by Russell Lissack
I have the good fortune to live a life that allows me to travel around the world, attempting to entertain people. I travel with three other people in the same line of work, and then a larger group of people who help behind the scenes to make sure that, amongst other things, guitars are plugged in and people are where they should be, when they should be, which is, sadly, a lot harder than it sounds. Of all of these various people, I’m the only vegetarian in the group. And when it comes to meal time, I am often left to fend for myself.
Depending on where I happen to be in the world, this has resulted in the discovery of some wonderful solo culinary experiences. Or, more often than not, an empty belly. I feel fortunate to live in the age of the internet, so as long as I have access to that, I usually have some measure of help. But as useful as Googlemaps and its cohorts are, they can only get me to a vegetarian destination. There are other barriers to overcome. One is language. Another is culture. Here are two barriers already, and probably some others will come to me as I continue. Especially because the first place I am taking you to, is Japan.
Japan is probably my favourite place in the world, thus far, and I have been lucky enough to travel there several times. The only problem I initially faced was eating, but what began as the most difficult place for me to find vegetarian supplies actually became my favourite destination for eating.
Language is obviously a big issue for most Western travelers in Japan, so I highly recommend a translation dictionary and some basic revision before arriving. The majority of Japanese people are reluctant to speak English even if they have some knowledge of it, so learning a few keys phrases will get you a long way. The written language is another kettle of fish, and a lost cause for the average visitor (myself included) but, fortunately, most restaurants offer menus that have photographs of what’s available. Some Tokyo City-Centre places also have English menus translated—to various degrees of comprehensibility.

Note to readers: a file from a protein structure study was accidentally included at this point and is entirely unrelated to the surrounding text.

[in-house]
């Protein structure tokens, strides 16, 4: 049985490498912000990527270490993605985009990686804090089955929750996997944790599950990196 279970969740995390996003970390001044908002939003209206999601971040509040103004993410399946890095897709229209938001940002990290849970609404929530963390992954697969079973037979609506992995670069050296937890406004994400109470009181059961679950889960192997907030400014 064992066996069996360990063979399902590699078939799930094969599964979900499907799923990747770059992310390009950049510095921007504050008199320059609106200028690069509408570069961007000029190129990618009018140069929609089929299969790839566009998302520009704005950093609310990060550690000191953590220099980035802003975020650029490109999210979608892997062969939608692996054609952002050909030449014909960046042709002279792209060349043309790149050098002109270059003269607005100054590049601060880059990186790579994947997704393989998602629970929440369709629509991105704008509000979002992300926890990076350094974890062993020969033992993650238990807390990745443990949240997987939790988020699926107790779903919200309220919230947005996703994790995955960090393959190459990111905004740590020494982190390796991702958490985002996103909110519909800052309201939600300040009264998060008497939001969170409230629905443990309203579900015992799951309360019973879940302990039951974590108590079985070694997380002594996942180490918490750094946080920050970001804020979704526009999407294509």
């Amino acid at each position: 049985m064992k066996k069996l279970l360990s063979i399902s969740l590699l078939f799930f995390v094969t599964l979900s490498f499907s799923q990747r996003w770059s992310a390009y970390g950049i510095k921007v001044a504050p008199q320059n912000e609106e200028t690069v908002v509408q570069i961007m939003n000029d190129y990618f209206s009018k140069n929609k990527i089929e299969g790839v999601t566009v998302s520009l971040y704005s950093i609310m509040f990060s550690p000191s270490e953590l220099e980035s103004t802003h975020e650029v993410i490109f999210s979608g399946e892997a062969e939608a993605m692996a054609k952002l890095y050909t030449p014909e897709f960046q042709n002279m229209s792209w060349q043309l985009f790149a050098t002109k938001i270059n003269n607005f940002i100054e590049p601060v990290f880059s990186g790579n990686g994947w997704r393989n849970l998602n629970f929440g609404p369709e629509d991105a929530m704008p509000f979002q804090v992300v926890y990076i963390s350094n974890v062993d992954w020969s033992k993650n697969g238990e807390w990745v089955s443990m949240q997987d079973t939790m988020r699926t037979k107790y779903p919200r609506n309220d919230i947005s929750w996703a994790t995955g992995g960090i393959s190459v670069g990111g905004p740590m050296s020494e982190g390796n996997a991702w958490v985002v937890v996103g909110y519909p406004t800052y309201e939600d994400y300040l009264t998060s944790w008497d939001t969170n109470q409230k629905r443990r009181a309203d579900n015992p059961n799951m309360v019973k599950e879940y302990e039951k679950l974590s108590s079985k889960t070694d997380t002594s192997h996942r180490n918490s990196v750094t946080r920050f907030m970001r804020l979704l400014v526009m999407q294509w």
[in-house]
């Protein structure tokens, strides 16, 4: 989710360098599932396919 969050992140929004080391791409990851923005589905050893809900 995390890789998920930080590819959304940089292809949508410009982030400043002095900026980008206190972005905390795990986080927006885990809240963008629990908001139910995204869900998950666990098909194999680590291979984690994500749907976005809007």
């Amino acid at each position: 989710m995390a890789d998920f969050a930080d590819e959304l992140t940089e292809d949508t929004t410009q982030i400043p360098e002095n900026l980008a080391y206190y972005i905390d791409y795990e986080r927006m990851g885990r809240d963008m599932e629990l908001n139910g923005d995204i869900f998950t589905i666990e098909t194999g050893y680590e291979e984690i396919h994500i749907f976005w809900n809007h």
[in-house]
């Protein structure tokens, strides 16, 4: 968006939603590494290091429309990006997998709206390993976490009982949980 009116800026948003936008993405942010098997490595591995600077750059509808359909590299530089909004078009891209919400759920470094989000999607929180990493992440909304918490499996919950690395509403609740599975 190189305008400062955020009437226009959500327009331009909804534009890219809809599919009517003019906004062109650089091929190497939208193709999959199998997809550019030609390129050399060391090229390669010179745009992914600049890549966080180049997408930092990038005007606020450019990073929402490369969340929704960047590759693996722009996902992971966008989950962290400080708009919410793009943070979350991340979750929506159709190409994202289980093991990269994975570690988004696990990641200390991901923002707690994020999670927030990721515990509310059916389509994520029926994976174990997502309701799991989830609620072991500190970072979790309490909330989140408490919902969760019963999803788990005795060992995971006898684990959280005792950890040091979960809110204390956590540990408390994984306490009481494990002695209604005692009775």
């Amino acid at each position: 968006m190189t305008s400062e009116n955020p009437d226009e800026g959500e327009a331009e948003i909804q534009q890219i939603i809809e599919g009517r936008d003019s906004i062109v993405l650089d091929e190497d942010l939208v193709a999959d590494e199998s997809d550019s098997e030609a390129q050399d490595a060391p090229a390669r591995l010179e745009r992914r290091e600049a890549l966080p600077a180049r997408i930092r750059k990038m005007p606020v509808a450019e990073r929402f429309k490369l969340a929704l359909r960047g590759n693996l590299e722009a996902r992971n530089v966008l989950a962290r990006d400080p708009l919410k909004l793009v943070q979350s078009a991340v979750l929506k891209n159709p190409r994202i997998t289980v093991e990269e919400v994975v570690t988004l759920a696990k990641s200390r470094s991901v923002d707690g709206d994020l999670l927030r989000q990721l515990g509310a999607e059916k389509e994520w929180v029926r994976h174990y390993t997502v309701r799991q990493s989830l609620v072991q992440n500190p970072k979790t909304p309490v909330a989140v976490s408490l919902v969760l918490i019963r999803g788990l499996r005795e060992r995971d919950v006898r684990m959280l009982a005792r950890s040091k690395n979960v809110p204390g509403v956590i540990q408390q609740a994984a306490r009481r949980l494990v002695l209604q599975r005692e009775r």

One major problem, which I haven’t really solved yet, is that a lot of Japanese dishes involve soup, of which the stock is indeterminate. More often than not they are fish based, so depending on your level of strictness, this may be a sacrifice you are, or are not, willing to make for a hot meal.
Sushi is obviously a famous, yet simple solution. Avocado, cucumber, egg, plus many other national varieties are available, and as its usually freshly made in front of you, you know exactly what you are getting here.
Convenience stores offer another good solution. Here you can find, not only snacks such as sushi, but also a wide variety of instant noodle dishes that can be very helpful for a quick snack when you wish to avoid yet another confusing restaurant situation. The downside of these is that your purchase is based solely on the photograph on the packet. The upside, is you can see what you are about to eat once you open it (and you can remove the stocks if so desired), so you won’t get a fishy surprise at the bottom of your bowl! I recommend the packet with the beancurd square on the front, but either way they are very cheap, so you can afford to gamble on a few at a time.
There are a few classic Western chains around too: McDonalds, Pizza Express, and Subway, for example, so if you are getting desperate, there’s always fast food to the rescue! Although, this is not to say that I necessarily condone fast food.
To truly experience the amazing Japanese culinary experience I recommend: a guide. Sorry, I know it’s cheating, but it really is the best way. If you have any contacts, than this is the time to use them! Due to the crazy nature of Japanese cities’ architecture and development, many, if not most restaurant locations are usually either underground or several stories up. And the only way to know this is by reading the street signs, which of course you probably won’t be able to do. So if a friend, or a friend of a friend, or any other tenuously linked acquaintance, is willing to join you for a meal: seize this opportunity! Experiencing a traditional Japanese meal with a dining partner who can translate your needs is unparalleled.
However you get around to them, there are some amazing vegetarian dishes available in Japan. Some of the best in the world, I’d say, and I speak from experience. You just may need a little help uncovering them. And if you’re in need of a seasoned guide, just send me over a plane ticket and I’m on my way.